Food insecurity has been a longstanding issue within the U.S., however, the COVID-19 pandemic has heightened concern surrounding the matter. Reverend Al Sharpton and the National Action Network are on a mission to combat hunger amid the coronavirus crisis.
The NAN—one of the nation’s leading civil rights organizations—has joined forces with World Central Kitchen to transform its sites into community kitchens to prepare meals for those in need. The NAN’s Harlem-based headquarters as well as a site in Newark, New Jersey are being utilized to make thousands of meals to deliver to senior citizens, low-income families and reentry program participants. Cognizant of the current state of food insecurity—specifically within impoverished and underserved communities—Rev. Sharpton was determined to alleviate obstacles for those facing hunger. “With the traditional safety nets like school feeding programs, childcare services, and senior centers closing, many in our communities will not be able to provide for their families,” he said in a statement. “Our partnership with World Central Kitchen is to ensure our community that we are here for them. In times of stress and struggle, we all need to support one another.”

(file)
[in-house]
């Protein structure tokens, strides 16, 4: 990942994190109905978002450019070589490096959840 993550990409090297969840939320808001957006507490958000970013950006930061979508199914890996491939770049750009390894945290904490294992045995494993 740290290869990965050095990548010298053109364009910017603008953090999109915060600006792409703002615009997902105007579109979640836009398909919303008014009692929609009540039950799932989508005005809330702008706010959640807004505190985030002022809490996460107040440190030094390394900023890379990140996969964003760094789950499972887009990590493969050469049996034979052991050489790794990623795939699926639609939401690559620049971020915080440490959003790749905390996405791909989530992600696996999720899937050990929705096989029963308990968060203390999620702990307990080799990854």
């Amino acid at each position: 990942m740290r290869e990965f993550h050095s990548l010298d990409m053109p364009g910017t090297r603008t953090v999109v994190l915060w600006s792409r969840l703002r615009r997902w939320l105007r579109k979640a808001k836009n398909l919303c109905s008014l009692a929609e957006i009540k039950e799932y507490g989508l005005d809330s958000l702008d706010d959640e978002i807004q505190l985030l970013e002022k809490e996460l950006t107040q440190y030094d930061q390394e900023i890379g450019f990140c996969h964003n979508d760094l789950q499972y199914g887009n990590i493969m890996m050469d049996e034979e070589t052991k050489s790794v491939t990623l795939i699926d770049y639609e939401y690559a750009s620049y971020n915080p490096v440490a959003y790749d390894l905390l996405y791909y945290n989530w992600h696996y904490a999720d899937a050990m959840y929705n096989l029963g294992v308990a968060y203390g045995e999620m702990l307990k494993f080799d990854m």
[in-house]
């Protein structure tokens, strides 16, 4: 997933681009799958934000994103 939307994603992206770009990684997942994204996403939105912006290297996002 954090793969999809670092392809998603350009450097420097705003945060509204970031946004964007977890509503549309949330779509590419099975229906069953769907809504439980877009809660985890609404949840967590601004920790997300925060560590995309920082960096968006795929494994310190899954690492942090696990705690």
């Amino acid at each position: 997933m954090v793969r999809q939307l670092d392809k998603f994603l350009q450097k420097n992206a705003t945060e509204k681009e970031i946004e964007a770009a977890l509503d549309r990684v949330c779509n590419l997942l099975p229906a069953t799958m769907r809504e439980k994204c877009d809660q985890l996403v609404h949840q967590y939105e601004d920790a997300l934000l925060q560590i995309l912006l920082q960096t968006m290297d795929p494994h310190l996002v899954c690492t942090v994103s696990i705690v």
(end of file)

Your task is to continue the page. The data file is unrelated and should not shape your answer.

The World Central Kitchen, which was founded by celebrity chef José Andrés, has provided disaster relief in the midst of global emergencies. The nonprofit donated 3.7 million meals after Hurricane Maria ravaged Puerto Rico and provided food following natural disasters in Haiti and Mozambique.
Initiatives like the one being led by Rev. Sharpton and the NAN are needed. According to CBS News, one in eight New Yorkers faces burdens when trying to provide daily meals for their families. Feeding America reported that over 800,000 people in New Jersey struggle with hunger. Many people are putting the focus on food insecurity amid the pandemic. NFL player Russell Wilson and his wife songstress Ciara pledged to donate one million meals to individuals living in Seattle through the nonprofit Food Lifeline.